1st Edition

Community Courts and Postcolonial Legal Pluralism Criminal Justice in Mozambique

By Tina Lorizzo Copyright 2024
    162 Pages 1 B/W Illustrations
    by Routledge

    By focusing on the role of community courts in Mozambique, this book offers a postcolonial perspective on legal pluralism. In Mozambique, judicial courts are distant and expensive, and legal terminology is incomprehensible to the majority of people. As such, Mozambicans continue to rely on different normative systems to resolve their disputes – systems that have always been considered to be closer, cheaper and faster than judicial courts. This book analyses the functioning of community courts in the Mozambican capital city of Maputo. As it considers how the past shapes the relationship of the state with community courts, the book uncovers the Eurocentrism of mainstream discourses and practices of criminal justice.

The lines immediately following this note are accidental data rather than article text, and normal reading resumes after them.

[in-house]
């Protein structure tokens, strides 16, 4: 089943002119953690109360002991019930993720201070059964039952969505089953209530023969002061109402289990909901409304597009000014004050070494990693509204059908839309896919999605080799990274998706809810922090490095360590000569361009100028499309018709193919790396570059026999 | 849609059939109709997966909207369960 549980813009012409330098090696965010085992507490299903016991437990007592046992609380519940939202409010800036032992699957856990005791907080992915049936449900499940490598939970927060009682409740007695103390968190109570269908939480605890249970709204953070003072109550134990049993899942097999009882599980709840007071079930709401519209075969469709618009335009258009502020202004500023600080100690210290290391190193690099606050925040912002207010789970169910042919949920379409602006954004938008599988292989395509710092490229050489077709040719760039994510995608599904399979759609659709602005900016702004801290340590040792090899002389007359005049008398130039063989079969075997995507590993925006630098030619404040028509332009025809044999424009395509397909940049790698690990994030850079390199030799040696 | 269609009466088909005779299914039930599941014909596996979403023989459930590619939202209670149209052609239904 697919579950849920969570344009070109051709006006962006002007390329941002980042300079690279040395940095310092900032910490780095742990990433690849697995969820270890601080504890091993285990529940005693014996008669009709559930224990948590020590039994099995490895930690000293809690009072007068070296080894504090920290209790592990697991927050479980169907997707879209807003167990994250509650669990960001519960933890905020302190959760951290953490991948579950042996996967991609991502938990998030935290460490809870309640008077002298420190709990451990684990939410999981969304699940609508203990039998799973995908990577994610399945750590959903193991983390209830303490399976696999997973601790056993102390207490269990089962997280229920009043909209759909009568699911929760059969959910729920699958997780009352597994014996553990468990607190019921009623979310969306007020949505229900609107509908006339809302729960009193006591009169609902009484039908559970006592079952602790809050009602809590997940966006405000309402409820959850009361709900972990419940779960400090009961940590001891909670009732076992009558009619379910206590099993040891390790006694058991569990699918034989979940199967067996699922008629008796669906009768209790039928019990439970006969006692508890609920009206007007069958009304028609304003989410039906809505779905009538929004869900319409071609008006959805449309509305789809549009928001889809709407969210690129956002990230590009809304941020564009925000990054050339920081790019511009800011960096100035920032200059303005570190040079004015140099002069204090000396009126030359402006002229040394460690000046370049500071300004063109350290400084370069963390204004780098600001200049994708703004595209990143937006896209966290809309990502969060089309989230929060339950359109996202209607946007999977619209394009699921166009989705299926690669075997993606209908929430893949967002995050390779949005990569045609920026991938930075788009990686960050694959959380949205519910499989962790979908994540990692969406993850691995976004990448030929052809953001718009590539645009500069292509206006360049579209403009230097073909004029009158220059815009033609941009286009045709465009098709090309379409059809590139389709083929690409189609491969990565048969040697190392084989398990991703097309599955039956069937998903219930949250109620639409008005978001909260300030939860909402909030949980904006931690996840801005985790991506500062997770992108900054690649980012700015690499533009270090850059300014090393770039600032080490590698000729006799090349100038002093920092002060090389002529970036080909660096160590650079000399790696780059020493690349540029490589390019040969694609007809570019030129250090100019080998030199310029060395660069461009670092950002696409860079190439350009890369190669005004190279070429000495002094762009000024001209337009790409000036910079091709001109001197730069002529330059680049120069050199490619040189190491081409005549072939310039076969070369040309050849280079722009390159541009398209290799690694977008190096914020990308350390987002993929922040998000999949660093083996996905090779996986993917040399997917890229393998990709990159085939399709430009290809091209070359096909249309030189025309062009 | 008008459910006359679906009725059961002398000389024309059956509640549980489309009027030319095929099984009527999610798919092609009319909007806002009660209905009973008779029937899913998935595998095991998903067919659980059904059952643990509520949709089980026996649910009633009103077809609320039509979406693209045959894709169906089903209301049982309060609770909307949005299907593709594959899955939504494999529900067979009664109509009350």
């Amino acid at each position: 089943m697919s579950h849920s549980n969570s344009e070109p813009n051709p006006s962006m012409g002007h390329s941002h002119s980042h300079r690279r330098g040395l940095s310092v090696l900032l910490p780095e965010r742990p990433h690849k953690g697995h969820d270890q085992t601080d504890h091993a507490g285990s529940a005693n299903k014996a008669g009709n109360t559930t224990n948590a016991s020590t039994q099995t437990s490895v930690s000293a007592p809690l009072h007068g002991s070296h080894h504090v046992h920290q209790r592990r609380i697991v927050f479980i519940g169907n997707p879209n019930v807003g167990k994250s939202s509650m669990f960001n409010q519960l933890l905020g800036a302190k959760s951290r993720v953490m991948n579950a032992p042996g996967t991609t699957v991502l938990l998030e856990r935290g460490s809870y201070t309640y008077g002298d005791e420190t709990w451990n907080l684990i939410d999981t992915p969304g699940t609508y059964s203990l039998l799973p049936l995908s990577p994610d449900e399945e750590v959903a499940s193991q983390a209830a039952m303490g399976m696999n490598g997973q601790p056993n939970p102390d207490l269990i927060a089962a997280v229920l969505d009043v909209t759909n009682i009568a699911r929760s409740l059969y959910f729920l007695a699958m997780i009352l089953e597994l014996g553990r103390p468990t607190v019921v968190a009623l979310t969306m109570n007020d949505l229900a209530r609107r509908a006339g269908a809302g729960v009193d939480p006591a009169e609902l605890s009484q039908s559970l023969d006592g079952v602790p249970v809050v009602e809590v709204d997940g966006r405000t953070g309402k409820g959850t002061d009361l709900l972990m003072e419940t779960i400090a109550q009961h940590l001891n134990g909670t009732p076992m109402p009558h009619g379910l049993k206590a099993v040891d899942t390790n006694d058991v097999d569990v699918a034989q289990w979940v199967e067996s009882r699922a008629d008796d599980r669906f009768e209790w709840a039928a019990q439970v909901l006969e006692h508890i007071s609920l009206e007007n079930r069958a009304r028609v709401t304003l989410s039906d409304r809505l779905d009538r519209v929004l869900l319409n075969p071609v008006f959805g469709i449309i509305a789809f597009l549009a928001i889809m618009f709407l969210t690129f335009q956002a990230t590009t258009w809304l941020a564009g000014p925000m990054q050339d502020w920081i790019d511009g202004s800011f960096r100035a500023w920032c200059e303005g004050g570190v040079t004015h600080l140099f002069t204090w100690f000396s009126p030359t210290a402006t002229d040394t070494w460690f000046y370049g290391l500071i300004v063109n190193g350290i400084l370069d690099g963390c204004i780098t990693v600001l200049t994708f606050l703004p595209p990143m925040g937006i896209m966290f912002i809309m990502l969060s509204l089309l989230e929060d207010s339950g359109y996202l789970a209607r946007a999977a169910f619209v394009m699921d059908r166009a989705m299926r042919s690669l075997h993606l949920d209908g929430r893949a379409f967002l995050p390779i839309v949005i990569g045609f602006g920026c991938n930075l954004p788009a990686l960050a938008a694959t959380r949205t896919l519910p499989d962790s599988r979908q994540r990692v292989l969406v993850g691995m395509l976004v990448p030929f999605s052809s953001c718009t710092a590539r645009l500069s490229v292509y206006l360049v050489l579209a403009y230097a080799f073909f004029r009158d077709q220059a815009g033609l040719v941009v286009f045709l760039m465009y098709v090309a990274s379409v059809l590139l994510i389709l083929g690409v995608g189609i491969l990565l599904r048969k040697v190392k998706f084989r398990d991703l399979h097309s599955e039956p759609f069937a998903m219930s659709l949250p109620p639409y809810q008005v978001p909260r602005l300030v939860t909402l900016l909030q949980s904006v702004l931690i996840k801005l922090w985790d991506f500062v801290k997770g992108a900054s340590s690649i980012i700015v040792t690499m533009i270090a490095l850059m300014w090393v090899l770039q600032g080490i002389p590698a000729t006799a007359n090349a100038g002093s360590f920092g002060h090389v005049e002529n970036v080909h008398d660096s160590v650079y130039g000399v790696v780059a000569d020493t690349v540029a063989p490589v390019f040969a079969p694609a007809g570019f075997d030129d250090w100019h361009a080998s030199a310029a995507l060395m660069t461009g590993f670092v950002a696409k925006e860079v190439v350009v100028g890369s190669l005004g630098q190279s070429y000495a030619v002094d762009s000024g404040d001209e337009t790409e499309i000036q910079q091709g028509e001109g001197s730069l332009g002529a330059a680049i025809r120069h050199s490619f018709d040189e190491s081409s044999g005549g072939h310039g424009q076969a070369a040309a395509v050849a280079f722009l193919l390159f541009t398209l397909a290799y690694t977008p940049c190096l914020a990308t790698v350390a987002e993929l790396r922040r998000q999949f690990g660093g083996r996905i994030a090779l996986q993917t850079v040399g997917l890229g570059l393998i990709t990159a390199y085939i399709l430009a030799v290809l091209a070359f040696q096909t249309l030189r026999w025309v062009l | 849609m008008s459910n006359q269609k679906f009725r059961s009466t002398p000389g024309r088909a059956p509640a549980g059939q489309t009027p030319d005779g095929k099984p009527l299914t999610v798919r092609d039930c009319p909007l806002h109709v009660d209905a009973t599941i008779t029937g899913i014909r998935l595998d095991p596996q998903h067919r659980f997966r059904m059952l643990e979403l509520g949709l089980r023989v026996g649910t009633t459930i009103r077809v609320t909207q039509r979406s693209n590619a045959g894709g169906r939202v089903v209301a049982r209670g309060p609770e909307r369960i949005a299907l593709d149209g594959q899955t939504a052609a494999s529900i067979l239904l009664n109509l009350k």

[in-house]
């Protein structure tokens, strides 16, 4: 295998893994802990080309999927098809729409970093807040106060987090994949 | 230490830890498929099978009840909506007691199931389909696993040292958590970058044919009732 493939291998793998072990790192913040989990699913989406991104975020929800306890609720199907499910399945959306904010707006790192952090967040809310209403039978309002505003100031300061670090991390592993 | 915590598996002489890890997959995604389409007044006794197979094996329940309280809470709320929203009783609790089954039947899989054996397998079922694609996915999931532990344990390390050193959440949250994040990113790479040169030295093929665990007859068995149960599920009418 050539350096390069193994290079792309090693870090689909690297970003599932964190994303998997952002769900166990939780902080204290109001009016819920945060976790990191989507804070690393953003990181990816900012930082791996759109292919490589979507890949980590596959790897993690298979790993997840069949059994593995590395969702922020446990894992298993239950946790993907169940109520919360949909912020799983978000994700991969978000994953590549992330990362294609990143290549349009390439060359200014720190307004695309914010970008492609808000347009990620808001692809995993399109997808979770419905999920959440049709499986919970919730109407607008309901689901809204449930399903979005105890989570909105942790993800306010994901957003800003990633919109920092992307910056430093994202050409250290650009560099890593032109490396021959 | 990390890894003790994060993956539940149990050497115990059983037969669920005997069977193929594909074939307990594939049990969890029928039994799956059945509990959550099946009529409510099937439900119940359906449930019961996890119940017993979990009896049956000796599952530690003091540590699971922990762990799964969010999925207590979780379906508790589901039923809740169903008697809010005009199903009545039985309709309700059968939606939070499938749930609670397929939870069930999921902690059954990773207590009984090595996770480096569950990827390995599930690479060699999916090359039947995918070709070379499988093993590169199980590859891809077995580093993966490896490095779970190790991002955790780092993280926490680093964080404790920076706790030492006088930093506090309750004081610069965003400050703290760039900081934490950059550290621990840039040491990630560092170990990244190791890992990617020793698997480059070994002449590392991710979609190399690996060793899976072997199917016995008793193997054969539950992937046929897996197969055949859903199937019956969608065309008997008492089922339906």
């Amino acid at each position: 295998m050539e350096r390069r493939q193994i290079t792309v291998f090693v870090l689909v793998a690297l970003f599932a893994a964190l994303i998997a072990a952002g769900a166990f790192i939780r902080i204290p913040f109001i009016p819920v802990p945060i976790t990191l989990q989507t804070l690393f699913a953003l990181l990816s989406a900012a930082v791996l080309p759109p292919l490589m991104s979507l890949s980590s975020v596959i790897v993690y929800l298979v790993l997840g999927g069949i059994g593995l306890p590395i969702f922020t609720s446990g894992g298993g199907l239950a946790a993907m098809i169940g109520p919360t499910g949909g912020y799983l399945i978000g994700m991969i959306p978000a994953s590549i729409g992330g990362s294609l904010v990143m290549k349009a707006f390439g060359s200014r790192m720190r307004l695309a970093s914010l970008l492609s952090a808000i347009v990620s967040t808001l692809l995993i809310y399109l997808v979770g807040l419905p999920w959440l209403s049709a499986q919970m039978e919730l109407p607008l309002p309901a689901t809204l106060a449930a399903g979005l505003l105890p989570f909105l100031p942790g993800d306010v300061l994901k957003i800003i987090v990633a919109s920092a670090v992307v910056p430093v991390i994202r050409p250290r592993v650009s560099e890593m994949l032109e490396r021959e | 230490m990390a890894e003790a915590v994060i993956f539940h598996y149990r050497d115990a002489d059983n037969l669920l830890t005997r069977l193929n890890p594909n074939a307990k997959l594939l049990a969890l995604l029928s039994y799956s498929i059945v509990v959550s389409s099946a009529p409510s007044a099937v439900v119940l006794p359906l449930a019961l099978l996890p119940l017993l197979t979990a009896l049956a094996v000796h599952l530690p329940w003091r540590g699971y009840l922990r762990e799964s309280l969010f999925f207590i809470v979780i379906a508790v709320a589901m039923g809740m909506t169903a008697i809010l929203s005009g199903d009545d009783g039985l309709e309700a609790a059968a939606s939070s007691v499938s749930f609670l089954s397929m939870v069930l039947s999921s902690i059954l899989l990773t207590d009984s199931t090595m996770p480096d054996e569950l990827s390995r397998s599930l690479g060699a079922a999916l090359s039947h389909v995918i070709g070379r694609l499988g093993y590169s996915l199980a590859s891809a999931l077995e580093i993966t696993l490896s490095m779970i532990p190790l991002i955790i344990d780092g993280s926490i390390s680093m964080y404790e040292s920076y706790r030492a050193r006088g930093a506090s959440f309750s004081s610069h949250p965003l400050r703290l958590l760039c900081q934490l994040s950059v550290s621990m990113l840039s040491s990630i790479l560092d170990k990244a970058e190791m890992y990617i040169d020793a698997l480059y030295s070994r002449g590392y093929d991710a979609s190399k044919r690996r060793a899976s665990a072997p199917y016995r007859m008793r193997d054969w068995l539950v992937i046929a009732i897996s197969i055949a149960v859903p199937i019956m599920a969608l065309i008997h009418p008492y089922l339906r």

In response, it develops a postcolonial account of legal pluralism. By arguing that community courts can therefore be seen as the form of an otherwise neglected local knowledge, the book discusses their overlooked importance in improving widespread access to criminal justice.

    This book will be of value to scholars working in the areas of legal pluralism and postcolonialism and others with interest in criminal justice.

    1. Introduction 2. Criminal Justice: The Limits of Legal Pluralism and the Possibilities of Postcolonial Studies 3. The State’s Approach to Non-State Forms of Conflict Resolution in Criminal Justice 4. Framing the Functioning of Community Courts in Maputo through Postcolonial Lenses 5. Conclusions and Recommendations


    Tina Lorizzo is Director of REFORMAR – Research for Mozambique and Adjunct Professor at the Faculty of Law, University of Western Cape, Cape Town, South Africa.